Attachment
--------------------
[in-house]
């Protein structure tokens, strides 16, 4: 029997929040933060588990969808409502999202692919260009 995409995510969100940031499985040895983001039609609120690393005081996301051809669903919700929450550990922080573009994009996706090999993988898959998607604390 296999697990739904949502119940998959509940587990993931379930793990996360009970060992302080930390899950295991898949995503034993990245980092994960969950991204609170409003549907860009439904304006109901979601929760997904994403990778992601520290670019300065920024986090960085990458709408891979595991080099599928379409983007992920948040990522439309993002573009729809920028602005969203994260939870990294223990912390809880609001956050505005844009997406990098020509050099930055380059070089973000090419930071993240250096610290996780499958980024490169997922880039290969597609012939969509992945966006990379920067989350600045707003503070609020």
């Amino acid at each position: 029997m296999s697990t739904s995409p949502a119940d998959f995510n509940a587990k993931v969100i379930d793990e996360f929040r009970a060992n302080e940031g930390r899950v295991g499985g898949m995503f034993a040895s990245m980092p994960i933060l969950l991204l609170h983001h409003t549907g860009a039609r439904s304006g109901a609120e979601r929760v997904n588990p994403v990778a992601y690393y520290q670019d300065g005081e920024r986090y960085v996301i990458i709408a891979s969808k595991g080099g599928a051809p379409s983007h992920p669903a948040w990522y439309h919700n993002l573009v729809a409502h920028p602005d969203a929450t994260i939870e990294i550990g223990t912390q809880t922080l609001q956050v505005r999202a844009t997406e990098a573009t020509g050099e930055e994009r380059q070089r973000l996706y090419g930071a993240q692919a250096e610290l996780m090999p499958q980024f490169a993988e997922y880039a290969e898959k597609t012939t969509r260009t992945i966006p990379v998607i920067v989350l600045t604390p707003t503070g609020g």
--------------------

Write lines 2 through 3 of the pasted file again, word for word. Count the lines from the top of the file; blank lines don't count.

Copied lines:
């Protein structure tokens, strides 16, 4: 029997929040933060588990969808409502999202692919260009 995409995510969100940031499985040895983001039609609120690393005081996301051809669903919700929450550990922080573009994009996706090999993988898959998607604390 296999697990739904949502119940998959509940587990993931379930793990996360009970060992302080930390899950295991898949995503034993990245980092994960969950991204609170409003549907860009439904304006109901979601929760997904994403990778992601520290670019300065920024986090960085990458709408891979595991080099599928379409983007992920948040990522439309993002573009729809920028602005969203994260939870990294223990912390809880609001956050505005844009997406990098020509050099930055380059070089973000090419930071993240250096610290996780499958980024490169997922880039290969597609012939969509992945966006990379920067989350600045707003503070609020």
């Amino acid at each position: 029997m296999s697990t739904s995409p949502a119940d998959f995510n509940a587990k993931v969100i379930d793990e996360f929040r009970a060992n302080e940031g930390r899950v295991g499985g898949m995503f034993a040895s990245m980092p994960i933060l969950l991204l609170h983001h409003t549907g860009a039609r439904s304006g109901a609120e979601r929760v997904n588990p994403v990778a992601y690393y520290q670019d300065g005081e920024r986090y960085v996301i990458i709408a891979s969808k595991g080099g599928a051809p379409s983007h992920p669903a948040w990522y439309h919700n993002l573009v729809a409502h920028p602005d969203a929450t994260i939870e990294i550990g223990t912390q809880t922080l609001q956050v505005r999202a844009t997406e990098a573009t020509g050099e930055e994009r380059q070089r973000l996706y090419g930071a993240q692919a250096e610290l996780m090999p499958q980024f490169a993988e997922y880039a290969e898959k597609t012939t969509r260009t992945i966006p990379v998607i920067v989350l600045t604390p707003t503070g609020g």